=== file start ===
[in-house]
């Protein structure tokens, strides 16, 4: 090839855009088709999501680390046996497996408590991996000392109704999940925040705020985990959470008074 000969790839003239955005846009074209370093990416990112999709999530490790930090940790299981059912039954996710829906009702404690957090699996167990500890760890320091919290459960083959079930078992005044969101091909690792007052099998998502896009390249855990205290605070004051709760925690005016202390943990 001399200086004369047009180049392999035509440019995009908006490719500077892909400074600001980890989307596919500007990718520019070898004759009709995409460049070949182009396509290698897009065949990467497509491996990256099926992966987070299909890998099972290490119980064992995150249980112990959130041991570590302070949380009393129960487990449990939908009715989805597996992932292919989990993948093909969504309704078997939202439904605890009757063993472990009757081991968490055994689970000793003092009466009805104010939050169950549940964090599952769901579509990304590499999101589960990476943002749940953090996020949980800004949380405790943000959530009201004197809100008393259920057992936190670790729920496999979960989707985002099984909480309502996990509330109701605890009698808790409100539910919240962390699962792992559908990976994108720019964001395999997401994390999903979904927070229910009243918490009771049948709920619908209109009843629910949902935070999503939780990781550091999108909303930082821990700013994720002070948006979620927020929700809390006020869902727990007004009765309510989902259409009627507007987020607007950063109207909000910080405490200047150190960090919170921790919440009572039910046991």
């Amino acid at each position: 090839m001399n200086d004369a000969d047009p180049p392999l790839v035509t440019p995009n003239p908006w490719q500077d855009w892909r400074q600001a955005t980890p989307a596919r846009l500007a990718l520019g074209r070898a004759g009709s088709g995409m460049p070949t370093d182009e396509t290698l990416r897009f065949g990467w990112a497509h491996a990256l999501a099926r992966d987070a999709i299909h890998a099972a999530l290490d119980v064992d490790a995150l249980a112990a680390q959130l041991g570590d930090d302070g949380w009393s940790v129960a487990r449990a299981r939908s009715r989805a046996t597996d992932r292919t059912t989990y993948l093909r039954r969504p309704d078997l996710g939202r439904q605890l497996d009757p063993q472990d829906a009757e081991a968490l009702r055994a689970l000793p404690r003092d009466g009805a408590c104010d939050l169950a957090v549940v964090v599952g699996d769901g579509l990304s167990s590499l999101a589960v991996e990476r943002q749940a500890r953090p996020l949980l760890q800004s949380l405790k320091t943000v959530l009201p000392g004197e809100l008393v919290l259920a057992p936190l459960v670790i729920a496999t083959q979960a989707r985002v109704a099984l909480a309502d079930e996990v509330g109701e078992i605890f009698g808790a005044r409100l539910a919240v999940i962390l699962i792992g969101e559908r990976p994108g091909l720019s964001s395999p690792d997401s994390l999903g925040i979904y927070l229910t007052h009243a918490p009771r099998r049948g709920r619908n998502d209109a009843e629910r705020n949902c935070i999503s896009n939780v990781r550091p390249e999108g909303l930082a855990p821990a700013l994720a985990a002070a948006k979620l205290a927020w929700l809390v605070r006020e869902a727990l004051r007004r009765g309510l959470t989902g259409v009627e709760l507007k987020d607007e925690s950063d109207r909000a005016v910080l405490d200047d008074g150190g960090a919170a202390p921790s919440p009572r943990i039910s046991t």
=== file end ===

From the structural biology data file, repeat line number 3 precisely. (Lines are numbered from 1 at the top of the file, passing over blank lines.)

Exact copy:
């Amino acid at each position: 090839m001399n200086d004369a000969d047009p180049p392999l790839v035509t440019p995009n003239p908006w490719q500077d855009w892909r400074q600001a955005t980890p989307a596919r846009l500007a990718l520019g074209r070898a004759g009709s088709g995409m460049p070949t370093d182009e396509t290698l990416r897009f065949g990467w990112a497509h491996a990256l999501a099926r992966d987070a999709i299909h890998a099972a999530l290490d119980v064992d490790a995150l249980a112990a680390q959130l041991g570590d930090d302070g949380w009393s940790v129960a487990r449990a299981r939908s009715r989805a046996t597996d992932r292919t059912t989990y993948l093909r039954r969504p309704d078997l996710g939202r439904q605890l497996d009757p063993q472990d829906a009757e081991a968490l009702r055994a689970l000793p404690r003092d009466g009805a408590c104010d939050l169950a957090v549940v964090v599952g699996d769901g579509l990304s167990s590499l999101a589960v991996e990476r943002q749940a500890r953090p996020l949980l760890q800004s949380l405790k320091t943000v959530l009201p000392g004197e809100l008393v919290l259920a057992p936190l459960v670790i729920a496999t083959q979960a989707r985002v109704a099984l909480a309502d079930e996990v509330g109701e078992i605890f009698g808790a005044r409100l539910a919240v999940i962390l699962i792992g969101e559908r990976p994108g091909l720019s964001s395999p690792d997401s994390l999903g925040i979904y927070l229910t007052h009243a918490p009771r099998r049948g709920r619908n998502d209109a009843e629910r705020n949902c935070i999503s896009n939780v990781r550091p390249e999108g909303l930082a855990p821990a700013l994720a985990a002070a948006k979620l205290a927020w929700l809390v605070r006020e869902a727990l004051r007004r009765g309510l959470t989902g259409v009627e709760l507007k987020d607007e925690s950063d109207r909000a005016v910080l405490d200047d008074g150190g960090a919170a202390p921790s919440p009572r943990i039910s046991t």